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A teacher asked a great question about superintendent pay. Then, all hell broke loose.

Her earnest question about inequality in our education system was met with a grotesque abuse of power.

This article originally appeared on 01.09.18


Why should a superintendent get a raise while teachers in the same district struggling to make ends meet see their paychecks flatline — year after year after year?

Teacher Deyshia Hargrave begged the question. Minutes later, she was handcuffed and placed in the backseat of a cop car.

The scene was captured below by YouTube user Chris Rosa, who attended a board meeting for Vermilion Parish Schools in Louisiana.

You can watch Hargrave begin speaking about 33 seconds in. The situation starts becoming contentious around 6:35 minutes. Hargrave is arrested at 8:35, and then walked outside in handcuffs and placed in the back of police vehicle.


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Education

People are sharing things teachers did in the '80s and '90s that would 'never fly' now

Students and teachers had different relationships back then.

Eaglebrook School, Deerfield, Massachusetts.

The typical kid’s experience in school is a lot different today than it was 30 to 40 years ago. It’s hard to say whether things are better or worse, but there’s been a sea change in how children are raised.

One negative development is that teachers tend to think parents are more likely to side with their kids over faculty in disputes than they were decades ago. On the positive side, corporal punishment is on the decrease, so students are much less likely to be physically punished for breaking the rules.

A Reddit user with the username u/theSandwichSister asked the ‘80s and ‘90s kids on the forum, “What’s something a school teacher did to you that would not fly today?” A lot of the responses were about the type of physical punishment and humiliation that used to happen in schools that would never happen these days.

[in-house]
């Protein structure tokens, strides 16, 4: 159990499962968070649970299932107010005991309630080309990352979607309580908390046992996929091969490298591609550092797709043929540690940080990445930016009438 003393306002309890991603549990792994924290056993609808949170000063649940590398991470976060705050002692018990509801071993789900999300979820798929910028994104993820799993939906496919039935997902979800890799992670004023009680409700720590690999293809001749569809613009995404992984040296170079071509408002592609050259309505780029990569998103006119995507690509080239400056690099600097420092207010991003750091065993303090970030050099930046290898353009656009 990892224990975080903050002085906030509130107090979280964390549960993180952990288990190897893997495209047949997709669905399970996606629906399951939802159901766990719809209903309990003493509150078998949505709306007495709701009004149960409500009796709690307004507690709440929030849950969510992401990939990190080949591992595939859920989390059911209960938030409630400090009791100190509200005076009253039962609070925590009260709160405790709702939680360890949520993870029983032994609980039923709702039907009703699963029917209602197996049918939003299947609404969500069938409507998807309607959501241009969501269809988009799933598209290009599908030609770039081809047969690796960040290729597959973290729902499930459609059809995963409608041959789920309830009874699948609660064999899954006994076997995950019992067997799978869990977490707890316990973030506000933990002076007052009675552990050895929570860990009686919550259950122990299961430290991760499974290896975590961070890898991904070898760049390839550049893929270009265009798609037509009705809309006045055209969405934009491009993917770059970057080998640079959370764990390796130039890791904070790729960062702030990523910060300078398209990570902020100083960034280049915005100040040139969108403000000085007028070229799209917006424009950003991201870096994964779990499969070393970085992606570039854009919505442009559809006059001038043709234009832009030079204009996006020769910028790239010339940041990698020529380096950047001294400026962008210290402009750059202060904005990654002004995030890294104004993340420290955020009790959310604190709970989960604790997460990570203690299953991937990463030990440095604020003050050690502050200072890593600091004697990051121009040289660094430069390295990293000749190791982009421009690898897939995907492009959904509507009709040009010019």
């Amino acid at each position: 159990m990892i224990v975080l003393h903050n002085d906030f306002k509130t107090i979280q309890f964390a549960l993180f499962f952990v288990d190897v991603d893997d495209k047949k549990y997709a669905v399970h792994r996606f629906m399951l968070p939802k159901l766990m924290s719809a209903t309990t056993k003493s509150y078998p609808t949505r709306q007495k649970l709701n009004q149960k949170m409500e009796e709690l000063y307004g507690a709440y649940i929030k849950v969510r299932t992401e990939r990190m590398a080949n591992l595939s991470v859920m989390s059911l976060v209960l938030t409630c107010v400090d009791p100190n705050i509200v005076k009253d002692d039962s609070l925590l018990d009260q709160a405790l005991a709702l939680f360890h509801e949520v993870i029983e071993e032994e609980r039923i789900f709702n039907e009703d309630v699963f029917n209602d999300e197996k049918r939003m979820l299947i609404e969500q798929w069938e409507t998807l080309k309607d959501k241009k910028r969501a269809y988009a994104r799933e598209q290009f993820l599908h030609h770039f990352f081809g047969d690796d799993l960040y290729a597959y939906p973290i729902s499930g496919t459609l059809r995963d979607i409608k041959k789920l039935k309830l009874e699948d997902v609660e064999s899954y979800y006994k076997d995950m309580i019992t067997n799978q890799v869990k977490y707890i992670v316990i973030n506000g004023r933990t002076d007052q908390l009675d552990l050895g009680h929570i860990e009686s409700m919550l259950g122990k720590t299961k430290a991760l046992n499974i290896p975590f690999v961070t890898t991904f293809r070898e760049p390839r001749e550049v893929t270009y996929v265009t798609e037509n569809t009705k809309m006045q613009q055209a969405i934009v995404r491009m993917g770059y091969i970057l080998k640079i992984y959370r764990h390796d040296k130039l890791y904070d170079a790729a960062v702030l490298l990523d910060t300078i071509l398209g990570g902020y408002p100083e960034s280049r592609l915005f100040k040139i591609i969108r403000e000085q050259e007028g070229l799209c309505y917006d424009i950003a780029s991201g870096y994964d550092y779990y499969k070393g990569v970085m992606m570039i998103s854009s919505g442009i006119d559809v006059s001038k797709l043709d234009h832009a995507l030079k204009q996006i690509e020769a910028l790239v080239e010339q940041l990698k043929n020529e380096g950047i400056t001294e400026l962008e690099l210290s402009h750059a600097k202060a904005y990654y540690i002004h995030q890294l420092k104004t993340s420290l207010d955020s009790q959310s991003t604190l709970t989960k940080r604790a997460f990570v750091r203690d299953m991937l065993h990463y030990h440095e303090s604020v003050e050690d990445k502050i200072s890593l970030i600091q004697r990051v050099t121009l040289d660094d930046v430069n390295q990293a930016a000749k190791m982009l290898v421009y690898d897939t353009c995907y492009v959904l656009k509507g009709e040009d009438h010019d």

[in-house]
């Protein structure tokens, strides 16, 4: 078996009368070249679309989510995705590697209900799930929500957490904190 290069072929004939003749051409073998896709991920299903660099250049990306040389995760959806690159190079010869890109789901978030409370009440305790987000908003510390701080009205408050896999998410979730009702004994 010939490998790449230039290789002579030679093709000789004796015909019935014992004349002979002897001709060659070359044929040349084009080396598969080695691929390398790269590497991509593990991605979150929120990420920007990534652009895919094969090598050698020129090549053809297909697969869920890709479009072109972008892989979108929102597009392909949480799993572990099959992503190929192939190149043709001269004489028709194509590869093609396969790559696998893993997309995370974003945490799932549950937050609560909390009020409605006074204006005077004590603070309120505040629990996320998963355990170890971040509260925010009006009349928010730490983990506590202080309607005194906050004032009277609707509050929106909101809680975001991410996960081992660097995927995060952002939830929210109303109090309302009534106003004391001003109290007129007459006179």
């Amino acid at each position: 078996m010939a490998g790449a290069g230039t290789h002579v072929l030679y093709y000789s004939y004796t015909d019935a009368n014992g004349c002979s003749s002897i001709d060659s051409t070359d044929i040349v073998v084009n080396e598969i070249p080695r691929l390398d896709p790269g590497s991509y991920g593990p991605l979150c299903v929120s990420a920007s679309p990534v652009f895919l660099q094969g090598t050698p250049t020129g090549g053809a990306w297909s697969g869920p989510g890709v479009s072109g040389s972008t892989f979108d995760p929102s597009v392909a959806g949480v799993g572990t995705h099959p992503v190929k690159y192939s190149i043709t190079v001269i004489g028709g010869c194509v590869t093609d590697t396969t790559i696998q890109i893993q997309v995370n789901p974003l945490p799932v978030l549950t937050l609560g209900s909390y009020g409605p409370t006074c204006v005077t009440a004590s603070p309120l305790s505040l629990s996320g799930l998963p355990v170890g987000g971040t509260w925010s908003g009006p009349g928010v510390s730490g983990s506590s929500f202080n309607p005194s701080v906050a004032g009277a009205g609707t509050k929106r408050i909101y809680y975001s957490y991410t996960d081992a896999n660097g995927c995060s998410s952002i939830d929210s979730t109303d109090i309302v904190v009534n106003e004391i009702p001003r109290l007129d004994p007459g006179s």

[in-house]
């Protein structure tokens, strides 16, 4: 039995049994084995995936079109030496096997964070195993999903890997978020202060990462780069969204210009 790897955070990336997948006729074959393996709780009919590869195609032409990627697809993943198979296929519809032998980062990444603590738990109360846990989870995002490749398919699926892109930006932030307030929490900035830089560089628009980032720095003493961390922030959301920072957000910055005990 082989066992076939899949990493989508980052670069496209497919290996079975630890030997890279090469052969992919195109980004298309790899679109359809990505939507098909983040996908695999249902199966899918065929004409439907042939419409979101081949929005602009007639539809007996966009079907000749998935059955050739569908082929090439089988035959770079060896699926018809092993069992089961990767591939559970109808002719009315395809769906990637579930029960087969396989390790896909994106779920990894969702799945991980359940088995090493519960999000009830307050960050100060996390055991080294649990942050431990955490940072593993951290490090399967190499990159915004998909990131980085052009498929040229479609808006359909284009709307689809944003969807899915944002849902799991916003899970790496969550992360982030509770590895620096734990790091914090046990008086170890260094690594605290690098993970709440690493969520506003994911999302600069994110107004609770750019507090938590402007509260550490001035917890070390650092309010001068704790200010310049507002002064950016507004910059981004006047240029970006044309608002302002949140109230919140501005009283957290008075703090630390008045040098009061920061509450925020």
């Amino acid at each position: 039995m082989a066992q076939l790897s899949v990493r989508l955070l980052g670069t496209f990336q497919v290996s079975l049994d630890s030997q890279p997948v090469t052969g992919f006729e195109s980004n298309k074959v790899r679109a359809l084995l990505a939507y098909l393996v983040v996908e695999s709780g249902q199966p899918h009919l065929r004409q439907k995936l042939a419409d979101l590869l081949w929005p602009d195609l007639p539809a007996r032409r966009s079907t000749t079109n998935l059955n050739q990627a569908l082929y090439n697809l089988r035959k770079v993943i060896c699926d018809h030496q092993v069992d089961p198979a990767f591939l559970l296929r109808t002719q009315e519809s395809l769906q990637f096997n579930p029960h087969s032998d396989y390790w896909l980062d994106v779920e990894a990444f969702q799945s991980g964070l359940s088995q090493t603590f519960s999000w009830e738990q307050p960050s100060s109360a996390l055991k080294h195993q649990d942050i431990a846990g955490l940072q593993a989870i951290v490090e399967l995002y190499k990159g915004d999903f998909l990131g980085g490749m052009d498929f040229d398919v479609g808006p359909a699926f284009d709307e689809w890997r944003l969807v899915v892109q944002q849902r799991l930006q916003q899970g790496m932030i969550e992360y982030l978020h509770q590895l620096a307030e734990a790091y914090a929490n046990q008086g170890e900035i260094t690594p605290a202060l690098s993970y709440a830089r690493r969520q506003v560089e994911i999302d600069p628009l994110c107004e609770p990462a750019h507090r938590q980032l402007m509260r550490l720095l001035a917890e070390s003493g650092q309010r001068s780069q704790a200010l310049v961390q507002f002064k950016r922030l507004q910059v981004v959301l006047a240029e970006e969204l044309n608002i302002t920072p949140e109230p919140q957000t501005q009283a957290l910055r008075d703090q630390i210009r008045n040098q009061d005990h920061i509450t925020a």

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A teacher mispronounced her students' names, which ironically may have made all of them feel more welcome.

This story originally appeared on 03.08.22


Anyone who has lived in the U.S. with a nontraditionally American name knows how hard it can be to get some people to pronounce your name correctly.

My husband's name is Javad, which is only two syllables and objectively not hard to say (juh-VAHD), but I've watched many people mutilate it over the years even after being given the correct pronunciation. I remember one time watching him introduce himself to a man clearly and slowly—twice—and the man still called him "Bob," like he couldn't even digest this name he'd never heard before, much less pronounce it.

As a kid, at the beginning of every school year or every time a substitute teacher came around, it was common for my husband to have to correct the pronunciation of his name. Not the end of the world, but annoying. I can't imagine how much more annoying it is for people with longer names that aren't familiar to many American ears.

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Education

Teachers now get a higher tax deduction for supplies they buy. It's still totally insulting.

The new amount still doesn't come close to covering what teachers pay out of pocket.

Photo by Monica Sedra on Unsplash

The IRS raised the tax deduction limit for teachers from $250 to $300.

When I first saw the headline that the IRS was raising the tax deduction limit for teachers buying classroom supplies with their own money—you know, the necessary items to do their jobs well—I was thrilled. The previous deduction of $250 was laughable, a virtual slap in the face to professionals who regularly spend two, three or four times that amount per year buying supplies for their students out of their own pocket.

But when I saw the amount the deduction was raised to, I rage laughed. $300? Are you kidding me?

It sounds great to say, "We're raising the tax deduction for teachers by 20%" until you realize that the teacher deduction hasn't been raised since 2002 and that 20% increase is a measly $50.

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